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Jeff Wall
Housekeeping, 1996
Gelatin silver print
200 x 262 cm
Purchased 2000

Jeff Wall, now in his mid-fifties and based in Vancouver, is considered to be one of the most important artists working with photography today. Wall trained as an art historian and is often described as a social observer whose project is the depiction of modern life. For over 25 years he has been working on large-scale back-lit colour photographs that depict staged scenes and are presented in light boxes similar to those used in advertising. However, Wall's subject matter differs greatly from advertisements.

While we typically think of photographs as representations of reality and paintings as products of the artist's imagination, Wall's images merge both possibilities. Although his works aspire to the high art of painting, Wall is conscious of the fact that in the technologically-oriented late twentieth century it is difficult to treat the subject of modern life through painting. At the same time, he dissociates his work from the photographic aesthetic of spontaneity. In constructing his photographs he works like a cinematographer, developing subjects, scouting locations, casting actors, and setting up scenarios. He then photographs these scenarios, and the resultant large-format colour images are informed by painterly, cinematic, and photographic traditions.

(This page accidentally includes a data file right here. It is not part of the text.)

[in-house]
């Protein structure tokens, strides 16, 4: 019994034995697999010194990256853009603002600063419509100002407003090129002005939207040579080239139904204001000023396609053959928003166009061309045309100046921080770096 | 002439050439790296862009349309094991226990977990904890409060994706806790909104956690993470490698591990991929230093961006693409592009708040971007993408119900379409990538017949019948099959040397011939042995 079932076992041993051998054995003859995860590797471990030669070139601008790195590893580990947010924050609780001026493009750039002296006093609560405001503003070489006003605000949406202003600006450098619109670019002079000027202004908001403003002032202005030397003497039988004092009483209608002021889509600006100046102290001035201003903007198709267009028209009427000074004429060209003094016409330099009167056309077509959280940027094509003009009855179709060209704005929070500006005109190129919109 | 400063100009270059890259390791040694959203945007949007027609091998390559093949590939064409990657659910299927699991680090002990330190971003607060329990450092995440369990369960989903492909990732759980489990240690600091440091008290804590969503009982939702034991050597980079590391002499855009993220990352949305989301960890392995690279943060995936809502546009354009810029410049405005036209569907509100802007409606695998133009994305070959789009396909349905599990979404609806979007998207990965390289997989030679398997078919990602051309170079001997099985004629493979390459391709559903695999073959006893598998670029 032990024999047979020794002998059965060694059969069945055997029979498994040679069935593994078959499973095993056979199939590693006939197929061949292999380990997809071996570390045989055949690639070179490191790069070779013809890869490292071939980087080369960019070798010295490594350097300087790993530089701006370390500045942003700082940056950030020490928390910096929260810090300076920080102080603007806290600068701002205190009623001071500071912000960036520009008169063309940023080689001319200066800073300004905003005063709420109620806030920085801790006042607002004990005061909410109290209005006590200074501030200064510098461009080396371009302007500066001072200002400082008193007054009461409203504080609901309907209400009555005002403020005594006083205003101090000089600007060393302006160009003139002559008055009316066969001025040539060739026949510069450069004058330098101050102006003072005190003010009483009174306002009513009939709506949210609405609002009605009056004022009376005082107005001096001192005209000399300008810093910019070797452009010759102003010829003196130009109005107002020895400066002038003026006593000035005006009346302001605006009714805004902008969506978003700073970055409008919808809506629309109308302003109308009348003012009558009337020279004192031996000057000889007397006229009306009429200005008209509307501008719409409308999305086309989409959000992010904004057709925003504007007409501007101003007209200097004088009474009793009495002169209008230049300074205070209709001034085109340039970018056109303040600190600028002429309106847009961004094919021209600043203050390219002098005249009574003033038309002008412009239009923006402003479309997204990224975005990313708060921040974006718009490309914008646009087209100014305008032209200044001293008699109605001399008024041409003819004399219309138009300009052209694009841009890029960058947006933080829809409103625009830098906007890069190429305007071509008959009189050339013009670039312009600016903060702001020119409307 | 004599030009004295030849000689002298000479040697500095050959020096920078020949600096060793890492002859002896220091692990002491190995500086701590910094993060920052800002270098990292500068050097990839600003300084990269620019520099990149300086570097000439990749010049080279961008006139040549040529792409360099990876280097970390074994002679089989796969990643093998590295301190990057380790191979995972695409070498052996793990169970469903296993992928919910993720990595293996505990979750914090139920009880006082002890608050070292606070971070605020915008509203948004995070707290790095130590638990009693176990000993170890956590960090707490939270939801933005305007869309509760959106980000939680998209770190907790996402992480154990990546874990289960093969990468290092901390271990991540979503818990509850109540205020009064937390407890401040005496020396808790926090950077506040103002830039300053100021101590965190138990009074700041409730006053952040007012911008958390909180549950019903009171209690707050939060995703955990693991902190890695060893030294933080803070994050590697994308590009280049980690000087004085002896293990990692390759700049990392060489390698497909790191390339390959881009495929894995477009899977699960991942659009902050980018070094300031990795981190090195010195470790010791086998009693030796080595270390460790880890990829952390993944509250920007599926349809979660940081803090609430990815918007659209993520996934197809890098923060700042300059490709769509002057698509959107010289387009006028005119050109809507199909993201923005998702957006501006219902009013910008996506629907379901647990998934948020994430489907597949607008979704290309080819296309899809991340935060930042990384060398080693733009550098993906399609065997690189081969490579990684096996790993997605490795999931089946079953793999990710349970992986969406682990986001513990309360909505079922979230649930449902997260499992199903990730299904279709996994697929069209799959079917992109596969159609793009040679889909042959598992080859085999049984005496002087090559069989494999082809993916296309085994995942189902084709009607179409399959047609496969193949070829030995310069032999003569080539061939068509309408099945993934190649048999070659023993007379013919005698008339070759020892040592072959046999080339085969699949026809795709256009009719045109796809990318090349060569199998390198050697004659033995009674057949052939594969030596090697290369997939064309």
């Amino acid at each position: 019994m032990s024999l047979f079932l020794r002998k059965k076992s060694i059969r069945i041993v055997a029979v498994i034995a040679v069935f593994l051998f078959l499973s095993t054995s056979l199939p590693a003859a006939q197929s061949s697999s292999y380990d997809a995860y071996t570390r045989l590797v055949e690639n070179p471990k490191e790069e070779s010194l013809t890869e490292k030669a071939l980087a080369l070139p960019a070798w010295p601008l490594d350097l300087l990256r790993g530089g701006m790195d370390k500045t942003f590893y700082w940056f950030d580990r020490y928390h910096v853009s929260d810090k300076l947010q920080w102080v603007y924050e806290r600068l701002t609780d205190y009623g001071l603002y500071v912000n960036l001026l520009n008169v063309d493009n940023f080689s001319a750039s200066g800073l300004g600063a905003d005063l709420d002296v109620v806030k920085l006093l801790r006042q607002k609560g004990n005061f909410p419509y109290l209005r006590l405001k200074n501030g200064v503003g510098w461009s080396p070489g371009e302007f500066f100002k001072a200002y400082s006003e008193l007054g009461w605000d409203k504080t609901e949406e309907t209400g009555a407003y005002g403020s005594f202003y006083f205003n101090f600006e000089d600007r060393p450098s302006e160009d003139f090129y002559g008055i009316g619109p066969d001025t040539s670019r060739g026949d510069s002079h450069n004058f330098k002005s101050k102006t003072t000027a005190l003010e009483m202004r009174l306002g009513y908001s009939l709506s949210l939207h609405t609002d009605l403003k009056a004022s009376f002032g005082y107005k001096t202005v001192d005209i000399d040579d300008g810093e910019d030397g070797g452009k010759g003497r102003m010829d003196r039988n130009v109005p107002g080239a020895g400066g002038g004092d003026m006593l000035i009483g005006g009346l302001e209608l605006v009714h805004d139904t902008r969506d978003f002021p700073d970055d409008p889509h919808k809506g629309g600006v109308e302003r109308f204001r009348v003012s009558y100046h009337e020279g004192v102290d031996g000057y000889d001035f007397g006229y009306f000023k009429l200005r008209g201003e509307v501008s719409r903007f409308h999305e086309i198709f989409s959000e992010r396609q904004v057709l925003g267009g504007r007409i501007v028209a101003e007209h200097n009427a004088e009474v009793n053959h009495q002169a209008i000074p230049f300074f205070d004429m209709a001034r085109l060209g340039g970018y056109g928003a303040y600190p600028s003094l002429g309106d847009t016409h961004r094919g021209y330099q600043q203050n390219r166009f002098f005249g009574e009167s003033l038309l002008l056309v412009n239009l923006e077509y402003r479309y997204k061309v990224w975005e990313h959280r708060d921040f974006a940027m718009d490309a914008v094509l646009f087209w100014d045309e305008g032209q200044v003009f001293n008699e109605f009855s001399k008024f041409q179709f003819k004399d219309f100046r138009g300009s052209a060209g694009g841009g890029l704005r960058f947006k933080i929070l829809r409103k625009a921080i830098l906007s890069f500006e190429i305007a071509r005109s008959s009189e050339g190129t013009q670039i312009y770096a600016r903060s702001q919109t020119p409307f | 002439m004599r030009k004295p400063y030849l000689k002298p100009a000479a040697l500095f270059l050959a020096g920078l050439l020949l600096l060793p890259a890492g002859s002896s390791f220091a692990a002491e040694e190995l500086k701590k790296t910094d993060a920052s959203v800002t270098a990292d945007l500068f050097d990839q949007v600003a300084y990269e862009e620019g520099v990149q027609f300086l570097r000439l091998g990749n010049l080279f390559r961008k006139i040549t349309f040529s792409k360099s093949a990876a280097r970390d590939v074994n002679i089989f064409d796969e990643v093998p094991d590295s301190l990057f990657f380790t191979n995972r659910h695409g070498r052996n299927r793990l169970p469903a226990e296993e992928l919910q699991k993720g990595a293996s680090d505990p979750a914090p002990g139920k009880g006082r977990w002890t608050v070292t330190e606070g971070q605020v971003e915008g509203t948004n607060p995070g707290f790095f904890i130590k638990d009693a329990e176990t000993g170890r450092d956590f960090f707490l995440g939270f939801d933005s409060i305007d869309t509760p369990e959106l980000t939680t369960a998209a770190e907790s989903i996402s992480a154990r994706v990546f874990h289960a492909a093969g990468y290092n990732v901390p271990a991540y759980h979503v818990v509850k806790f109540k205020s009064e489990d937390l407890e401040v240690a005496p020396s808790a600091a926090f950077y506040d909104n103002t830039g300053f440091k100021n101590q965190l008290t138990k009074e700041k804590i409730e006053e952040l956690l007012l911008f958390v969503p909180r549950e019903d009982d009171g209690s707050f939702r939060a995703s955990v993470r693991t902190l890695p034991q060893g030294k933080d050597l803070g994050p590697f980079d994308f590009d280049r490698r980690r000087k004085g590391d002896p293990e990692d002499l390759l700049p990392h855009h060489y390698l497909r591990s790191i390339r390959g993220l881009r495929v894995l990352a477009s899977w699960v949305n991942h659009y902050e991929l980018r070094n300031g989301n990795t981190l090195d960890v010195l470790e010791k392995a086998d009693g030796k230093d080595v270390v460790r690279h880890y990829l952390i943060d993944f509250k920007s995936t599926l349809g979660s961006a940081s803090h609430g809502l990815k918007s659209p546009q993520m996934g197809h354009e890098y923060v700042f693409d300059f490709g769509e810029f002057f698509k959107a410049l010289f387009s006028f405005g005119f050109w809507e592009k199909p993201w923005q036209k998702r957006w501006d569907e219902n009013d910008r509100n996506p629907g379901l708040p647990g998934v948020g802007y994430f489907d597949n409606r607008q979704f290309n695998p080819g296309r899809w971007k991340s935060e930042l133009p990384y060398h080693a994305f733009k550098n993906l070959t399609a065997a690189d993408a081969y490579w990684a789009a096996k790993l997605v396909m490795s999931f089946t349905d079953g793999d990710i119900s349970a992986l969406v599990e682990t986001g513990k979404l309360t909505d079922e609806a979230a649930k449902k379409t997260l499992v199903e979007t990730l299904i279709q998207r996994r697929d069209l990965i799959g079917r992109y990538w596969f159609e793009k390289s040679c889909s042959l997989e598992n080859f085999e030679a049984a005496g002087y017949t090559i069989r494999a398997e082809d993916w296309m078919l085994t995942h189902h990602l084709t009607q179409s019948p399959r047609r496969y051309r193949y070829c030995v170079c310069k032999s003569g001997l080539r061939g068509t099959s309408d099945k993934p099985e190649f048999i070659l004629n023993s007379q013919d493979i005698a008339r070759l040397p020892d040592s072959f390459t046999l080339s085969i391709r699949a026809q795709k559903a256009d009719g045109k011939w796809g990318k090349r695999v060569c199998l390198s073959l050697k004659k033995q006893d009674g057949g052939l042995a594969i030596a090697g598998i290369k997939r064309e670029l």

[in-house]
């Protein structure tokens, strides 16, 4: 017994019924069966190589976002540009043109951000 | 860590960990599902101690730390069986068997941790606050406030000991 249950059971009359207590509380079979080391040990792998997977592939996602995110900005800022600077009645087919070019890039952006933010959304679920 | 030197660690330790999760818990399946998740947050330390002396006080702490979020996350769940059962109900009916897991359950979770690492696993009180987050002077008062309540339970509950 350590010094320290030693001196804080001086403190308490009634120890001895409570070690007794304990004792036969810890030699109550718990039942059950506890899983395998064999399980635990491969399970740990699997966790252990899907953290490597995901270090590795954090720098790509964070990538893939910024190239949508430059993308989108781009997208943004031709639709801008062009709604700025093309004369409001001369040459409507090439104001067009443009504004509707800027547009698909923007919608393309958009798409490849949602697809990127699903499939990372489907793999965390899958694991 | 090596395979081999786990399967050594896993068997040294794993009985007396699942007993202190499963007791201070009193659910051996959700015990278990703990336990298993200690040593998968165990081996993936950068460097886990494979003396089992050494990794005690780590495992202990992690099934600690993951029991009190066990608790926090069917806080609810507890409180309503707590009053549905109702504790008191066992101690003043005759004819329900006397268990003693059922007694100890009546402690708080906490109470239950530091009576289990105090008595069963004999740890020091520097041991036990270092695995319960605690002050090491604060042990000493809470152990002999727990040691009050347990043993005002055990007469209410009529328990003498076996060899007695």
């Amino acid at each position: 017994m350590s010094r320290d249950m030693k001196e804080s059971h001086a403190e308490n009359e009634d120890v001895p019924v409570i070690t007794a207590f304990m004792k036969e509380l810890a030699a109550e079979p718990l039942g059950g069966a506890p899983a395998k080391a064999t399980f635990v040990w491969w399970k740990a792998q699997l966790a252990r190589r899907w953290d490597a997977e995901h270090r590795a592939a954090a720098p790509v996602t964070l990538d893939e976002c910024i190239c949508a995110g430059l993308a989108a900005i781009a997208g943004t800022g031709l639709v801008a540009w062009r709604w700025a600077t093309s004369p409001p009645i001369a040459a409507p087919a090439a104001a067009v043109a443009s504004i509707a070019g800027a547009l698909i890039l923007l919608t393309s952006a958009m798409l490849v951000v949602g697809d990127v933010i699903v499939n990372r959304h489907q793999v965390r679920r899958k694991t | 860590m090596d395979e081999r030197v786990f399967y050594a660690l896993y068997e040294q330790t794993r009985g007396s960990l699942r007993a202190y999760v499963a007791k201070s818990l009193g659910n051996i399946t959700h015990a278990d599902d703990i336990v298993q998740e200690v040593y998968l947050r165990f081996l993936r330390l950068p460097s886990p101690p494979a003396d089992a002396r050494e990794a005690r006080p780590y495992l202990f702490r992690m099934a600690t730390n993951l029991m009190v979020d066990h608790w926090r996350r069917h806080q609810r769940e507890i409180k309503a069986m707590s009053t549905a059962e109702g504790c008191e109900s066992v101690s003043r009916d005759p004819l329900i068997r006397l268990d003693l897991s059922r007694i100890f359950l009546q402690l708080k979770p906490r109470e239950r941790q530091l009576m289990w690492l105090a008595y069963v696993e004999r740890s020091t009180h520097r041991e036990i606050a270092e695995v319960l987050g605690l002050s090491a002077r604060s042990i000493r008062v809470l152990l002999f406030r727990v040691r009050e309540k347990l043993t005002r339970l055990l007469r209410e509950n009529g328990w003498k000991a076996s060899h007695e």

Housekeeping is representative of a dramatic shift in Wall's practice. With this big black-and-white photograph, he has abandoned the light-box format. Housekeeping depicts a hotel room in perfect order. The bed has just been made, the carpet has been vacuumed, and the phone books are neatly stacked. A woman dressed in a cleaner's uniform, her back to the viewer, is leaving the room and pulling the door closed. This ordinary image possesses all the spontaneity of a snapshot; it looks as if Wall has simply reproduced what was in front of him.

Housekeeping was staged, but it lacks the deliberately staged look of earlier works. It seems to reside in some new territory defined more by documentary photography and the cinematic tradition. While the moment portrayed in Housekeeping is easy to comprehend, it is also strangely unfamiliar. Spectators are rarely privy to such a scene - hotel room cleaners usually clean unoccupied rooms. In this gesture, Wall's camera is less the documentarian's tool and more the invisible eye of the cinematic moment. While the choice of black-and-white film emphasizes Housekeeping's documentary potential, it also points to contemporary art house cinema and the emergence of the photographic medium.

Housekeeping is part of a larger series of photographs picturing cleaners at work. In its depiction of a single cleaner engaged in her job, Housekeeping, like the other photographs in the series, makes visible the often ignored support staff that sustain contemporary organizations. By choosing to picture the endless cycle of labour managed by those inhabiting the margins of society, Wall has revealed a modern subject.